Benjamin Kaduk is the document shepherd. Stephen Farrell is the
responsible Area Director.
This document specifies new Kerberos encryption types that use the AES
block cipher and cryptographic hashes from the SHA-2 family. They differ
from the existing AES encryption types by using SHA-2 hashes instead of
SHA-1 (and truncating at a longer length), using encrypt-then-MAC
intsead of encrypt-and-MAC, and other changes to move closer towards
current cryptographic best practices. It is expected that an updated
Suite-B profile for Kerberos will make use of these new encryption types.
This is a Informational document that specifies a new Kerberos
encryption type; it does not need to update any Kerberos protocol
elements. There will eventually be desire for another (set of)
standards-track Kerberos encryption types, but it remains unclear
whether that will be this set or some other cipher; there is no procedural
reason to target standards-track at this time.
2. Review and Consensus
There is consensus for this document, which brings incremental improvements
to the cryptography available for use with Kerberos. Initial individual
drafts attempted to combine a Suite B profile and new encryption types
into a single document, but the new encryption types have been split out
into this document appropriately, with the Suite B profile to follow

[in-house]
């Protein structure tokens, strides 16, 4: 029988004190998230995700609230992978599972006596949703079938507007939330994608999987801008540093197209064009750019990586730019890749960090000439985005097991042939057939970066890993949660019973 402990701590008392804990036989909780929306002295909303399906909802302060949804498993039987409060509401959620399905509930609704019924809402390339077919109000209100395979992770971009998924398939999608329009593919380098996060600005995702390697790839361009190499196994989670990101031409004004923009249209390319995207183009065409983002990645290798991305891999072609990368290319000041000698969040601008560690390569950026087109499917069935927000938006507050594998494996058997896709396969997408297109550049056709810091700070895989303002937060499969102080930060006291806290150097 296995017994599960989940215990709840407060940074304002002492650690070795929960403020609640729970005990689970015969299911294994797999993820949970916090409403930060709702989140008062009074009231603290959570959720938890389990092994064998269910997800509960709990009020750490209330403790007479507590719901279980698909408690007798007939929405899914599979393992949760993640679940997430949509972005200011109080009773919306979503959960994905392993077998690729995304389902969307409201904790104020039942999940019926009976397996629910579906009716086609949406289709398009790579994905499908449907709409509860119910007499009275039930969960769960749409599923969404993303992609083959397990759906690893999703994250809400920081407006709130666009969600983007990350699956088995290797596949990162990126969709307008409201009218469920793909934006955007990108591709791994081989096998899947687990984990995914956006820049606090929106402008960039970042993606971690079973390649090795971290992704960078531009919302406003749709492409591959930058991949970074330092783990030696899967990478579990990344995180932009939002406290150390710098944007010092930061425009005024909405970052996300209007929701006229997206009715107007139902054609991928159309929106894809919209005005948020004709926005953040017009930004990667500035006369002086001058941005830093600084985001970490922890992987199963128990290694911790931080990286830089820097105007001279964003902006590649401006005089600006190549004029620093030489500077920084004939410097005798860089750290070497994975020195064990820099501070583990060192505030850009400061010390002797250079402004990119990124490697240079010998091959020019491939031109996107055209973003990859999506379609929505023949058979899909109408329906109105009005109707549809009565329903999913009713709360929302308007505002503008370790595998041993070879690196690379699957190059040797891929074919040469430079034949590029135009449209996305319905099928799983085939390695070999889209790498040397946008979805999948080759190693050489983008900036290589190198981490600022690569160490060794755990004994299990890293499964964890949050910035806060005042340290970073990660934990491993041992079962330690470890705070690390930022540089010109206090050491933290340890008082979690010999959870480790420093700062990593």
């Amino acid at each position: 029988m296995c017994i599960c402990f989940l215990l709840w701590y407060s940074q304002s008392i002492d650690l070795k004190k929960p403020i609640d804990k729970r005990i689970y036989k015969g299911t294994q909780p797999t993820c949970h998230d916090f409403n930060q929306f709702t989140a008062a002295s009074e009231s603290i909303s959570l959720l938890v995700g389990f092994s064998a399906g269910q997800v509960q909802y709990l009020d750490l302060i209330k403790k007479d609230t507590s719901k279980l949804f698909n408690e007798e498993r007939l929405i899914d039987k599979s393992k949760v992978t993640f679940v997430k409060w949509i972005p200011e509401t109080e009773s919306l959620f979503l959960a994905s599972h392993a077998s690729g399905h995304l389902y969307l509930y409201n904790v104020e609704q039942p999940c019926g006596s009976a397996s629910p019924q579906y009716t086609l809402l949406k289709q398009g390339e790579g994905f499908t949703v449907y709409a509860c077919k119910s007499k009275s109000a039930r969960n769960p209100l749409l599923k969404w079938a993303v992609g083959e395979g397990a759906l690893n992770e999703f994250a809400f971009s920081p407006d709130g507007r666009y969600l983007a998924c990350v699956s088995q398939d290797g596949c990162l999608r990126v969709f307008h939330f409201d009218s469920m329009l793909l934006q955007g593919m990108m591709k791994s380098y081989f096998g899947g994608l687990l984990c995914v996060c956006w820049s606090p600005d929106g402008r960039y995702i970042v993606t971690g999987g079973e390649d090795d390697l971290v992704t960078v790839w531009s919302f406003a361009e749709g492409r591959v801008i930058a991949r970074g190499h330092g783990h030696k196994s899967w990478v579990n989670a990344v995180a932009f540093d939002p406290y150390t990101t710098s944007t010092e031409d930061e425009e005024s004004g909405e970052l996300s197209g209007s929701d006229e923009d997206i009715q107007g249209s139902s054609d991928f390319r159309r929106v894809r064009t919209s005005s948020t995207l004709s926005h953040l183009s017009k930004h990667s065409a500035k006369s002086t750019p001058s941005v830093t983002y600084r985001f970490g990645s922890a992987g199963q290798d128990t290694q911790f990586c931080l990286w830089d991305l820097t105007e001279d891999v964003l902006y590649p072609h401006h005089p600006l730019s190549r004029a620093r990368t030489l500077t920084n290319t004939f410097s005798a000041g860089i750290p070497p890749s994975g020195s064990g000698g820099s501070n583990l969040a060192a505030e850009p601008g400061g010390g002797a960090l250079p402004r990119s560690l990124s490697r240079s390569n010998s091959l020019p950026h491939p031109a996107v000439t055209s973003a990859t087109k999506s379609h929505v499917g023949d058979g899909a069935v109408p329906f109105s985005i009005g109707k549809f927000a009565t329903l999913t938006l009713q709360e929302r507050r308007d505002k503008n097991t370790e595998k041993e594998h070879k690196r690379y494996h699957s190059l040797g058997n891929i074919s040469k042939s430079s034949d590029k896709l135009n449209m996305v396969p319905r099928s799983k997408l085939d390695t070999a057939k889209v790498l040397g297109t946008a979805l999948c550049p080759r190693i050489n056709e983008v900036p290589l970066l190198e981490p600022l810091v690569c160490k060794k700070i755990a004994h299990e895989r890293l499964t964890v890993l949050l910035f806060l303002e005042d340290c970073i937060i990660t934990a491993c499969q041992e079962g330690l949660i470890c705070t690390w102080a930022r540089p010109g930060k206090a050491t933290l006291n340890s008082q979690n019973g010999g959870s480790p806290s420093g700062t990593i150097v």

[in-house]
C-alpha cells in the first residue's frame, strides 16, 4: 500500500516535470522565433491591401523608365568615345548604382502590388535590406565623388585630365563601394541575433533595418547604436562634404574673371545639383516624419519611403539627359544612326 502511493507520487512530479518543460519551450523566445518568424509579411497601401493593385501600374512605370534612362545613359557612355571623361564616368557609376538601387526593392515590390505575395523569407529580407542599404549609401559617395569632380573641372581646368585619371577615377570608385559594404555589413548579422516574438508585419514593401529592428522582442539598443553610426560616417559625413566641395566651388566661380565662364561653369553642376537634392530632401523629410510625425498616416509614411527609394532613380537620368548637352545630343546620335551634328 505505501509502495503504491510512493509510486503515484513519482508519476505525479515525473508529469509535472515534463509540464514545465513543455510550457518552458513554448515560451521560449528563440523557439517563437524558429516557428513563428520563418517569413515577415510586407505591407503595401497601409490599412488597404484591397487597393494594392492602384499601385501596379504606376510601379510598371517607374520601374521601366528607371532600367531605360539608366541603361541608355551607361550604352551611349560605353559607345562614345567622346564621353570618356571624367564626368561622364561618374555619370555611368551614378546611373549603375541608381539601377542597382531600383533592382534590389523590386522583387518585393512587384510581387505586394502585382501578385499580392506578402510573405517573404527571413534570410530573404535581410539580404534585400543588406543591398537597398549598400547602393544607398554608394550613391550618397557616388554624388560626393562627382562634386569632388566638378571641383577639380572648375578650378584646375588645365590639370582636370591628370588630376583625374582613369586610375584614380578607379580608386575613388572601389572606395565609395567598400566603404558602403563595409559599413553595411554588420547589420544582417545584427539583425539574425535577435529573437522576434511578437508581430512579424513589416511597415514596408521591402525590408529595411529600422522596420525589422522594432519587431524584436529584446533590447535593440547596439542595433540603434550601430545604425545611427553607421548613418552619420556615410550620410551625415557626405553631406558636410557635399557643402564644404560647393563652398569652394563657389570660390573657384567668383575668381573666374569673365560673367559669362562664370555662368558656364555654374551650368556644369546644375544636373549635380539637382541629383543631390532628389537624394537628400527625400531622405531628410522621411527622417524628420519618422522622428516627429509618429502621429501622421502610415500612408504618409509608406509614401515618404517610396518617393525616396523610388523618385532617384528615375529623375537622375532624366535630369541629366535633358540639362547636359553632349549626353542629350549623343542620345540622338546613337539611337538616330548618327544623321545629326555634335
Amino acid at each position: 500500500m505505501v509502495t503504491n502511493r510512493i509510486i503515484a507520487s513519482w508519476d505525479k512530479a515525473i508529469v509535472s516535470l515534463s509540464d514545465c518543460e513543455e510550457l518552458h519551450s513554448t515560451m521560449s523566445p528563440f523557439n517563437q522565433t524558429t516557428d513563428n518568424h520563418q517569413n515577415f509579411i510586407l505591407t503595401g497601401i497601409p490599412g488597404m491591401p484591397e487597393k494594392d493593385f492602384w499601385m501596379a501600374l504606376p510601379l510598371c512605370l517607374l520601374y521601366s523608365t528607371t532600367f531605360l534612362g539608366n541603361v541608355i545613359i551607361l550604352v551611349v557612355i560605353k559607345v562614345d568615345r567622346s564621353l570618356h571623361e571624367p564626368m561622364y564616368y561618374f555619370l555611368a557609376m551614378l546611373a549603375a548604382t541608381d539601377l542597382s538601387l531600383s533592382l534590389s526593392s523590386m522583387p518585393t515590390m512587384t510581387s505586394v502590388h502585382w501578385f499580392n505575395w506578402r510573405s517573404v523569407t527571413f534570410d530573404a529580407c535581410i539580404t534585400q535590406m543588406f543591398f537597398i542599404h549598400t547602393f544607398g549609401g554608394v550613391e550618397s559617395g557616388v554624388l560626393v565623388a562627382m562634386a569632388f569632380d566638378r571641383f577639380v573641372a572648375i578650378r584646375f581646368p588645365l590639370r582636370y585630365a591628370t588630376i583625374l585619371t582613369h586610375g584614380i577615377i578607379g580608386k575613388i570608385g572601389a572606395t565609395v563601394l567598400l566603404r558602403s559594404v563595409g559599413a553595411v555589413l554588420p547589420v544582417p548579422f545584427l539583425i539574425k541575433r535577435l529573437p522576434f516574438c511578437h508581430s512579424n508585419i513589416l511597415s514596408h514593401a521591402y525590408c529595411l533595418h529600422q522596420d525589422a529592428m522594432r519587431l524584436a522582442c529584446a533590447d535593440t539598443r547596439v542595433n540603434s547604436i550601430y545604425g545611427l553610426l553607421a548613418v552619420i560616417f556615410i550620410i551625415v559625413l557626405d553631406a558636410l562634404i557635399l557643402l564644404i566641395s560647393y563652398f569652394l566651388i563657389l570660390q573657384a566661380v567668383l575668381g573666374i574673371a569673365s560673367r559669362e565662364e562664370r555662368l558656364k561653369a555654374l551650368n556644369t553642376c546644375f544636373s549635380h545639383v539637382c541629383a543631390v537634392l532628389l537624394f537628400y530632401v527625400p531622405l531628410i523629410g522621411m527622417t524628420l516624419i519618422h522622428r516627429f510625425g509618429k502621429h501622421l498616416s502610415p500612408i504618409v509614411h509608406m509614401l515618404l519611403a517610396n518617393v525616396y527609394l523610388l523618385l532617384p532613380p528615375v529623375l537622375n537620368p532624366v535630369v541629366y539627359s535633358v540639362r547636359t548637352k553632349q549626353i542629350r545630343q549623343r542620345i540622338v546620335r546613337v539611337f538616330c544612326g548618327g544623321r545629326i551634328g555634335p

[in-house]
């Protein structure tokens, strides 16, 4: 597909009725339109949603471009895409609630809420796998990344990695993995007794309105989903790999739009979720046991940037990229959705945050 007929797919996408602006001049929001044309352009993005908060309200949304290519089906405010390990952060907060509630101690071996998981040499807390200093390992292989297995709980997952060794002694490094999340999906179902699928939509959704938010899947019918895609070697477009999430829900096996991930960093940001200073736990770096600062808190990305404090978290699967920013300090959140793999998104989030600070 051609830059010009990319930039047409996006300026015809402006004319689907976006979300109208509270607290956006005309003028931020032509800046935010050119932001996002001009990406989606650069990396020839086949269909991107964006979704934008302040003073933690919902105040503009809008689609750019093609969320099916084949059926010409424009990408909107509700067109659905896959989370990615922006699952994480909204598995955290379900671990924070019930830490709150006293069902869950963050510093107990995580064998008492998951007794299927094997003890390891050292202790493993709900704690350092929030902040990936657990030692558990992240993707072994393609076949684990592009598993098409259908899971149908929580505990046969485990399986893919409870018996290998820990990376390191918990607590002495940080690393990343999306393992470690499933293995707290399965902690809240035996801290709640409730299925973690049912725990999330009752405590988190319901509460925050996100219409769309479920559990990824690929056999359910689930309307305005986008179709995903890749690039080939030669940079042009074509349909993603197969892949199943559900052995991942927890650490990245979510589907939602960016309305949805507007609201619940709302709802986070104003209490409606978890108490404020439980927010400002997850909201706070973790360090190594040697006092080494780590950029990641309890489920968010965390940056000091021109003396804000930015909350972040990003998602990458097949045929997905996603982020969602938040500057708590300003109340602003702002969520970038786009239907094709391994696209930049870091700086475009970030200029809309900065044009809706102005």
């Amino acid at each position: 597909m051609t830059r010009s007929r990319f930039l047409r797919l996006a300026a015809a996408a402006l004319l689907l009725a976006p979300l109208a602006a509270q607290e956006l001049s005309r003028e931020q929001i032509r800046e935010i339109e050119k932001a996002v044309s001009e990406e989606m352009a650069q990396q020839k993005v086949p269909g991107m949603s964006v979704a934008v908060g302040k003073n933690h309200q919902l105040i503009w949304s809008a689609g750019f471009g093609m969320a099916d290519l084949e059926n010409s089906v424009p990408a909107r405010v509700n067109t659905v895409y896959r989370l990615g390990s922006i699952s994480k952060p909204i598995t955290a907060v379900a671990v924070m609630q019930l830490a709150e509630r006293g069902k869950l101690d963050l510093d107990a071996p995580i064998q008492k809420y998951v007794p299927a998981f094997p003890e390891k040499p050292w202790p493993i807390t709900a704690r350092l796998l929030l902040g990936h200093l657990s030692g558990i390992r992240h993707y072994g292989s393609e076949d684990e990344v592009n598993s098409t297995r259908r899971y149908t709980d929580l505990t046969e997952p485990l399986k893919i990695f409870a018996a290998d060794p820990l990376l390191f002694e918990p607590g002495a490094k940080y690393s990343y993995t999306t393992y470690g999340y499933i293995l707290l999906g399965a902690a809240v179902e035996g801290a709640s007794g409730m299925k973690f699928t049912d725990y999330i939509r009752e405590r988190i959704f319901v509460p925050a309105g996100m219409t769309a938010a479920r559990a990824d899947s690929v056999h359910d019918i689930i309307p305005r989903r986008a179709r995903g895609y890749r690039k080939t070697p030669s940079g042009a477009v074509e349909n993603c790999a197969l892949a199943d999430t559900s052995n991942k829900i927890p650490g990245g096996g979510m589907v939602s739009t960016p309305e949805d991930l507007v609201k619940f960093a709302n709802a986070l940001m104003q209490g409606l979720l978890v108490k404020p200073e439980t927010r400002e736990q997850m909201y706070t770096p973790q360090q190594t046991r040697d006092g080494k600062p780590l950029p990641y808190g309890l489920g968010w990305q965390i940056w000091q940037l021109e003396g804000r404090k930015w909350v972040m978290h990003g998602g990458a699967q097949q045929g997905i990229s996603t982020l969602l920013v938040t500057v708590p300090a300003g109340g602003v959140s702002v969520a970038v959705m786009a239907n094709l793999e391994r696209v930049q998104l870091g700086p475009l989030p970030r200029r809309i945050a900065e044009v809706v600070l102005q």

The two main issues that shaped this document's evolution were the
decision between the CBC and CTS cipher modes, and the use of a random
IV versus a random confounder. CBC modes are simpler and more
typical for Suite-B deployments, but they bring a larger range of possible
ciphertext expansions; there are reportedly applications written against
Windows APIs that can only accomodate the 64-bit range of ciphertext
expansion that was possible with the DES CBC-mode ciphers, and would
fail badly for larger (128- or 256-bit) variable ciphertext expansion.
The desire to not break such existing software forced the use of a CTS
mode. Similarly, explicit random IVs are more typical for Suite-B
deployments, but Kerberos has traditionally used an implicit random
confounder prepended to the plaintext, with an initial zero IV.
In this case, the confounder presents something of an advantage in that
it does not expose the raw output of a participant's PRNG on the wire,
which could potentially limit certain attacks against the PRNG
algorithm in certain circumstances. Given that advantage and the
Kerberos tradition, this document continues the use of a random confounder
with initial zero IV, since they fulfil the same cryptographic purpose.
This document (and its predecessors) has received a large amount of attention
and review from essentially all of the prominent WG contributors, spread out
over a few years, and there are multiple implementations that are able to
reproduce the supplied test vectors.
3. Intellectual Property
There are no intellectual property disclosures against this document,
and all three authors have confirmed compliance with BCPs 78 and 79.
4. Other Points
This document is a little old (~150 days, as noted by idnits) due to the
shepherd being preoccupied due to moving residences.
The IANA considerations are simple, just requesting assignment of
four numbers in tables that are only number, name, and reference.